He’s my trail Grandpa (Opa) and he’s tough as nails. And...he’s 86. No excuses anymore for me.

Monday, April 9, 2012

The Philmont Express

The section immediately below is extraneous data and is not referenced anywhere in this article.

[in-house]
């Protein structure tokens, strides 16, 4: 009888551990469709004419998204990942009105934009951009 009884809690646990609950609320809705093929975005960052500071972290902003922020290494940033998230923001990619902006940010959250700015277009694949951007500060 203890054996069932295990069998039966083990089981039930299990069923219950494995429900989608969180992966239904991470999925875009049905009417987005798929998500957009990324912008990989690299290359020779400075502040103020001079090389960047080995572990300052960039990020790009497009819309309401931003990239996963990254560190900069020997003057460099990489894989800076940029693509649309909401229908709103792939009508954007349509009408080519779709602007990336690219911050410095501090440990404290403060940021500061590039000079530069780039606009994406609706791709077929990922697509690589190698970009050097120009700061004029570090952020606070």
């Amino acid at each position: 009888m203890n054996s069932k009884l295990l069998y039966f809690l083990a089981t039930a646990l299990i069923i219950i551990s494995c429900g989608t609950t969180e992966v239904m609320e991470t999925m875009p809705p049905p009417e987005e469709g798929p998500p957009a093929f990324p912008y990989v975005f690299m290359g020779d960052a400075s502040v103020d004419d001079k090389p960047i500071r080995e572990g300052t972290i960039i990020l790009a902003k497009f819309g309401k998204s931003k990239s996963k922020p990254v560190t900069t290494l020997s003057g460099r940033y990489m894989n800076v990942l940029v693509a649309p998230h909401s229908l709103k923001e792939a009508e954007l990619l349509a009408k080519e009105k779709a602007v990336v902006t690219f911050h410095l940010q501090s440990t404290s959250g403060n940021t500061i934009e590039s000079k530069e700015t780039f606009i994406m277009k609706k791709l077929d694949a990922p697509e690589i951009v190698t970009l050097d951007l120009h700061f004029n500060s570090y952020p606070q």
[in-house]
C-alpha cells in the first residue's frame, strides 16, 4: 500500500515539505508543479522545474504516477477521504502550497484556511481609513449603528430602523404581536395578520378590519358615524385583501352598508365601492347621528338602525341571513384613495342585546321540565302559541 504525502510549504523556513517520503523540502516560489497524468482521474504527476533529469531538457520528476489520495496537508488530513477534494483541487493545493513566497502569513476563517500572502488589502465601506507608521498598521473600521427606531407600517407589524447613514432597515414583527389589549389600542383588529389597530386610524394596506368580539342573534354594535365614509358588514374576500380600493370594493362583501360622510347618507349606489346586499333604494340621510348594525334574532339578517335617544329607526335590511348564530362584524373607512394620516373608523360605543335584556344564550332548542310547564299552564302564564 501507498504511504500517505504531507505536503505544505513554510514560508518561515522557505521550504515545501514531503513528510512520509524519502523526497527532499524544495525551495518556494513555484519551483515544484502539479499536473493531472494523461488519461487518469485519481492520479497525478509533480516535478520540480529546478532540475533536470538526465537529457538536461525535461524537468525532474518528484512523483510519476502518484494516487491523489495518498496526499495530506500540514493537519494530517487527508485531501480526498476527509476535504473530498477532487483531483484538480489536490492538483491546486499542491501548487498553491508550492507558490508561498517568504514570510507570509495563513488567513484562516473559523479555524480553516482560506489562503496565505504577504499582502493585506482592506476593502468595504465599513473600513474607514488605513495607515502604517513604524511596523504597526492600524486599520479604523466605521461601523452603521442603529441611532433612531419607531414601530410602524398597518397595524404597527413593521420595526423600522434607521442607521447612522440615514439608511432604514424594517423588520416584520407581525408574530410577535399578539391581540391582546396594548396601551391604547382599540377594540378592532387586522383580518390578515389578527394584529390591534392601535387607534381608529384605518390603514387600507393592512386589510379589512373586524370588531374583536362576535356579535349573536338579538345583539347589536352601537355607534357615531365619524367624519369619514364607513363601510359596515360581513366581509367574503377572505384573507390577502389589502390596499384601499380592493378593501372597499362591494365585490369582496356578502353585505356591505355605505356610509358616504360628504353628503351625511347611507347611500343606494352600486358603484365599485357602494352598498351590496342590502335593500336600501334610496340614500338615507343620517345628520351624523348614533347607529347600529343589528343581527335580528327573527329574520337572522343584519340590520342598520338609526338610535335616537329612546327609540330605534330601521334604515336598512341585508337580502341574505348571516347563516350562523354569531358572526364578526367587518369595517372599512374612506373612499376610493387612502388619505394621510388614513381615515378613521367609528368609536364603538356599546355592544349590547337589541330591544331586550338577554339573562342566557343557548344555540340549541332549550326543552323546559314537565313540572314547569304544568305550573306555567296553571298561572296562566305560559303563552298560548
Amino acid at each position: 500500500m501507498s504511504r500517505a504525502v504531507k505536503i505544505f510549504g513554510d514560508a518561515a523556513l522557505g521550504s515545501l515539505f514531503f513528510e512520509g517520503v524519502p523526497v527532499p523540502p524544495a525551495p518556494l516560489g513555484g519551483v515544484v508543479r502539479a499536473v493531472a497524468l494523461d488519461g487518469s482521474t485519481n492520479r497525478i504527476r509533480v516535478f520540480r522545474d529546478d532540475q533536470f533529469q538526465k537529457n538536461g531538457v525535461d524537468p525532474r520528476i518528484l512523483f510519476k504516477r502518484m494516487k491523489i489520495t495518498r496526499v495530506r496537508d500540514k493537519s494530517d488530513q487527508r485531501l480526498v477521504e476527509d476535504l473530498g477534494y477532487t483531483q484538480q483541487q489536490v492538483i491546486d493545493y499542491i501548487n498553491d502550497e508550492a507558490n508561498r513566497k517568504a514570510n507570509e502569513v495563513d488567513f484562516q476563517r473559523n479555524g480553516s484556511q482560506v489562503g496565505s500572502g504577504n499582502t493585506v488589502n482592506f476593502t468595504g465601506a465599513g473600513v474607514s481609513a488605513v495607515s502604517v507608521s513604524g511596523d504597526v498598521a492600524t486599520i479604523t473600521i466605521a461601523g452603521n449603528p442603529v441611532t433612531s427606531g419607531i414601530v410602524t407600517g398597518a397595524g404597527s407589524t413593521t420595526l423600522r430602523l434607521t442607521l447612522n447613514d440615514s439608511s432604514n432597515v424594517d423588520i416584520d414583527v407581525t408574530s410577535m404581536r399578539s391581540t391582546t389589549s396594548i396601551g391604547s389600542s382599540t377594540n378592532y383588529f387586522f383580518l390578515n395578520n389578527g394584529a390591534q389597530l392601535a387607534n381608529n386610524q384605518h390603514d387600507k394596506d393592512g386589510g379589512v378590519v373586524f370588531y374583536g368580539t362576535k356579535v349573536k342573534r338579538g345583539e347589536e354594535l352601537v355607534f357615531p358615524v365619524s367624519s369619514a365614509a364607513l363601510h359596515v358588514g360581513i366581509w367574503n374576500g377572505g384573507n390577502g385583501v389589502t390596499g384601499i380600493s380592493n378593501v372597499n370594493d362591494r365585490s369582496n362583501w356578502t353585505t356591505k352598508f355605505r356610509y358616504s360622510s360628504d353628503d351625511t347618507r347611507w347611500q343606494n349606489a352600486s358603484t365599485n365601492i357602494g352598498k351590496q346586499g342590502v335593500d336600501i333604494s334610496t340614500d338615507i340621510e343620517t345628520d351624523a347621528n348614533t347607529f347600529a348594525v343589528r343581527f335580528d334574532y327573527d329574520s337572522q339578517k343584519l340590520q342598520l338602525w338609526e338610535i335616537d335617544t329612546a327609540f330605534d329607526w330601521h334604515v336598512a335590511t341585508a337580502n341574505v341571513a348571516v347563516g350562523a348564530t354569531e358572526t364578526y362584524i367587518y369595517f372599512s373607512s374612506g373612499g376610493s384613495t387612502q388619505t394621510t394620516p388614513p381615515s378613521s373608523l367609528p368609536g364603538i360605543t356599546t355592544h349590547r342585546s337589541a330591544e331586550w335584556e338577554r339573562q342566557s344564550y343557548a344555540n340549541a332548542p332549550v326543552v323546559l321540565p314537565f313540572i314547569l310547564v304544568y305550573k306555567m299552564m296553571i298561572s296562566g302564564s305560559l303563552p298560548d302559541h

“Where are your hiking boots?”, asked the exasperated Mom. Trailing closely behind her was an awkwardly shy, pimply-faced teenage boy who hunched over at the shoulders as if the weight of his recent growth spurt was a burden. I knew exactly why she was asking before I pointed towards the back of the store with a helpful smile. Working in the outdoor industry had taught me the fine art of calculating the patience level of families during the stressful duty of outfitting their growing boy to send him off to the largest Boy Scout camp in the US. For most of these boys, a trip to Philmont Scout Ranch, New Mexico wasn’t just another boy-scout activity, but the right of passage into adulthood, challenging them physically and mentally. The Philmont treks usually consisted of 12 days in the backcountry, carrying 35-50 pound packs over 12,000 feet of elevation variables through upwards of 50 miles. This wasn’t just another scout hike, but the true test of grit and moxie complete with a shot of “keeping cool in front of their friends”. I walked with Mom back towards footwear to show her some options.